“Food is like music. It brings together all different kind of people,” Avi the owner tells. We can get in on that philosophy!

Catering to a diversity of tastes is also the principle of the menu. The Israeli-inspired kitchen offers lots of vegetarian and vegan options, all made with local and organic products to ensure quality.

They have an outstanding breakfast in their menu that, those in the know, come back again and again for. The rest of their menu is broken down into the highlights of the Israeli kitchen – salads, Hummus and a range of main dishes that include their own version of the favourites, like a ‘beefed-up shakshuka’, which is kind of a fusion between a Chili con Carne and Shakshuka, and Sabih tortilla (an Israeli salad, with Tahini piled onto a tortilla). All of it, is beautifully and colourfully presented, like all Israeli food should be.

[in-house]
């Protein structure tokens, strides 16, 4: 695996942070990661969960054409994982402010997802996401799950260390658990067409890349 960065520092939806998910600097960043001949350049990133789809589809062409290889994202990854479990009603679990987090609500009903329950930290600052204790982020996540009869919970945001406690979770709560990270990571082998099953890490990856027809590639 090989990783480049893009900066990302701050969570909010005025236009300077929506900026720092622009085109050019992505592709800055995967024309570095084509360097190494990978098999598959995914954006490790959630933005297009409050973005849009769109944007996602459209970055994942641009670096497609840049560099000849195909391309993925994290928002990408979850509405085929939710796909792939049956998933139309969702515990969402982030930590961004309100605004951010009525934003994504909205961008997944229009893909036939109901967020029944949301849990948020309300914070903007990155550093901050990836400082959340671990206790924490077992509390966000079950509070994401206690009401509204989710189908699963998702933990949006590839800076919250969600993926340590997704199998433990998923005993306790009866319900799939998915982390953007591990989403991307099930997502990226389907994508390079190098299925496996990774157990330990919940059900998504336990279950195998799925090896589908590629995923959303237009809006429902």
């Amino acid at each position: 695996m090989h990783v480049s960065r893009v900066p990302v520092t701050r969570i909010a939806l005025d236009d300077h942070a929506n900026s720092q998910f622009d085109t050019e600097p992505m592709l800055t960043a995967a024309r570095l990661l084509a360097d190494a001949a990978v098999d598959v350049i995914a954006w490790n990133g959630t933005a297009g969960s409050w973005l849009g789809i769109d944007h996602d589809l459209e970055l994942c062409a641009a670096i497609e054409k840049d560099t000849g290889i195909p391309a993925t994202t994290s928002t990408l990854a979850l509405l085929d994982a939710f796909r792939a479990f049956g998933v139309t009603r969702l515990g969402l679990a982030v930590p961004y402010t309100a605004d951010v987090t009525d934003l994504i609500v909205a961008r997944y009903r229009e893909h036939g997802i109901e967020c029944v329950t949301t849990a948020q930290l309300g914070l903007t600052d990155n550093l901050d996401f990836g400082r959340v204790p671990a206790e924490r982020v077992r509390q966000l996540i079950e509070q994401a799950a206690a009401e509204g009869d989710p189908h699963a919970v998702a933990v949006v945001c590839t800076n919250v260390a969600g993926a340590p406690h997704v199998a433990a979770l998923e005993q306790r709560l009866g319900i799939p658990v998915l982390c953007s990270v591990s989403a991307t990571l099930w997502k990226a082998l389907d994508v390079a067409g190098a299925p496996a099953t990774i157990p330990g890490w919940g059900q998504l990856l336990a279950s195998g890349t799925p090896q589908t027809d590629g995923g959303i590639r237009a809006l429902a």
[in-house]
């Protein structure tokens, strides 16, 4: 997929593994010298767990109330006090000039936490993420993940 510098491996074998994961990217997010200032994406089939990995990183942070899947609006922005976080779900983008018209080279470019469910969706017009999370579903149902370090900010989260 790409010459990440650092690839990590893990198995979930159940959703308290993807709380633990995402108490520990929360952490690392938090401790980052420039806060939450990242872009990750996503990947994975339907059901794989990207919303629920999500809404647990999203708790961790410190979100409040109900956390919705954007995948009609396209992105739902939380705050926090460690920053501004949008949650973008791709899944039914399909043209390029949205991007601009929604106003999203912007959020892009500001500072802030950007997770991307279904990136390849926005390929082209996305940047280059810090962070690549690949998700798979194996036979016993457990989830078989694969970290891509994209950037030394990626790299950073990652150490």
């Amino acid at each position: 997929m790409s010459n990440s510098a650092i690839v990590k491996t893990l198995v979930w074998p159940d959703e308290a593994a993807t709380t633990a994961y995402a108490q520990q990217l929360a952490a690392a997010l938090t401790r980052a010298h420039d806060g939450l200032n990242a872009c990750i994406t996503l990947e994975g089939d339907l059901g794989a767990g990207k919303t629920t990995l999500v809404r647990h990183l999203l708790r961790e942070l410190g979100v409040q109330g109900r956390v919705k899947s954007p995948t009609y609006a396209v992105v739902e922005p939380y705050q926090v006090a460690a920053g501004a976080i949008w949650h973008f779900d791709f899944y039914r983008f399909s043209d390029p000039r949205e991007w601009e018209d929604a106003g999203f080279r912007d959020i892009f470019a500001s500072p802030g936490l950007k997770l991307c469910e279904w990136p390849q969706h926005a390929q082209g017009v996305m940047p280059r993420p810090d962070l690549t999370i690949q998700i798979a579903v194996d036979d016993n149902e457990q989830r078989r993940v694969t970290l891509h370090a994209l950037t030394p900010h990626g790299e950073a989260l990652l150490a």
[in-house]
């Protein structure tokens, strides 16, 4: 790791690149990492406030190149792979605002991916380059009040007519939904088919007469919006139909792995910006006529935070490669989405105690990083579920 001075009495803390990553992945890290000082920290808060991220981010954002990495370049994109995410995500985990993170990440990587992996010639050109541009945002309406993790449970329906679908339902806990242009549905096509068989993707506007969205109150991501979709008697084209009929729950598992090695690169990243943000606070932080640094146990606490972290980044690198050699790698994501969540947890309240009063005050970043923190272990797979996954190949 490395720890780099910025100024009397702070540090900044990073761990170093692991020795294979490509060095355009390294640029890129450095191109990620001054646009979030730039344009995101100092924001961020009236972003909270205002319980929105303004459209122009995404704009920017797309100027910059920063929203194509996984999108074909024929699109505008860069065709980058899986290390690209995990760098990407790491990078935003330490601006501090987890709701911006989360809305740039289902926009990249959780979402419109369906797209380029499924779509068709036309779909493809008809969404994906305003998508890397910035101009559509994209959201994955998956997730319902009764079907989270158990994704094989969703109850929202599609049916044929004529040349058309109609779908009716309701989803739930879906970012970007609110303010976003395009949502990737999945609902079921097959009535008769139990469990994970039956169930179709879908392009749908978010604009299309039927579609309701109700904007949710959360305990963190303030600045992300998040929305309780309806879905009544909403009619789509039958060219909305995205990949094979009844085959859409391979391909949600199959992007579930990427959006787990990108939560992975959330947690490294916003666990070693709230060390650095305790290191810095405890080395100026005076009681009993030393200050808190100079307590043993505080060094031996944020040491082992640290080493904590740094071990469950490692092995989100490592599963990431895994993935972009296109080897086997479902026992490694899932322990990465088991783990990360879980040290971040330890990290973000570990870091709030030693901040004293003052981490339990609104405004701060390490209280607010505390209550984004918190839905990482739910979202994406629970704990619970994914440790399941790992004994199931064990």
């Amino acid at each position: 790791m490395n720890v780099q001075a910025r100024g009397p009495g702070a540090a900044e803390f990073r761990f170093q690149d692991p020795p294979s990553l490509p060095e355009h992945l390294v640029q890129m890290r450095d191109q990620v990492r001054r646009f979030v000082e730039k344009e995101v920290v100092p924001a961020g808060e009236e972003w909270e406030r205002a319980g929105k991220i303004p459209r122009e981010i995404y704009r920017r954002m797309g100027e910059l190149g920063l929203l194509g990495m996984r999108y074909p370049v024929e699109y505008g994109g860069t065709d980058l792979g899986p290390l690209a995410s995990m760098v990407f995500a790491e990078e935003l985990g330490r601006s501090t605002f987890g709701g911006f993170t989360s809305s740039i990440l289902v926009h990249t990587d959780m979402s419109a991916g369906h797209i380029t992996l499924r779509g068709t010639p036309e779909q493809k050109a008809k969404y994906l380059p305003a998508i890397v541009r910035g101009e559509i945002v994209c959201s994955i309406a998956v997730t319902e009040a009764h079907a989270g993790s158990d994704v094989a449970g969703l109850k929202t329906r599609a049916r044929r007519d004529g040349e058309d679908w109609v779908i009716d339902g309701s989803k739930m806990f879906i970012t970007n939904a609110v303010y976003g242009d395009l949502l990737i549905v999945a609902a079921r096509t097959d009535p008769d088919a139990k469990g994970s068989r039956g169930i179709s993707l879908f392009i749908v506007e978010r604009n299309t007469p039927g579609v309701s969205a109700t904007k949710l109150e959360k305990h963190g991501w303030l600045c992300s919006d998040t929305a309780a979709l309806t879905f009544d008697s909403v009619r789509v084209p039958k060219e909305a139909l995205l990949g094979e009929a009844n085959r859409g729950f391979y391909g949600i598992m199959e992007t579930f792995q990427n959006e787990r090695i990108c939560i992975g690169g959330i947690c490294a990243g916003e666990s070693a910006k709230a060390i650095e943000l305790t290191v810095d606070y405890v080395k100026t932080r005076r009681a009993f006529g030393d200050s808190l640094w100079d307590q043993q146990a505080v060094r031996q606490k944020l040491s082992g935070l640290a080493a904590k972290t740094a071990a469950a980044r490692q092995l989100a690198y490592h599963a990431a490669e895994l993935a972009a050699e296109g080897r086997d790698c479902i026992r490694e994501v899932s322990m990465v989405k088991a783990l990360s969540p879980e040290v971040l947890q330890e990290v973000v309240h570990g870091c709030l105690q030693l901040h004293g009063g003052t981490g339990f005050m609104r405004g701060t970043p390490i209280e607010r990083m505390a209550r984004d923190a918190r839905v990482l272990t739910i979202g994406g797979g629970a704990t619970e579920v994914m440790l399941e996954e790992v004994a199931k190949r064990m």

NENI – best Israeli restaurants

MON–SAT: 8am–11pm
SUN: closed


cash only

Schanigarten (al fresco garden) available

Haya Molcho is a well known character in the Austrian food scene. Nevertheless, she says, when she opened NENI in 2009 with her son, Nuriel, she had no Idea how successful it would become. Today, 11 years later, they are nine NENI locations around Europe! So you can imagine how tasty their food is to see such success happen. And it all began here in Vienna amongst the colourful food stands of the Naschmarkt.

Here, NENI is serving up delicious Israeli cuisine, with an edgy modern look to it.

With signature dishes out of the Israeli kitchen, like Sabich, Shakshuka and Hummus, they’ve stayed true to their origins.

Meanwhile, some of the classics have new interesting playful twists to them, like the pink Hummus that’s made with beetroot – which is a must-try, by the way.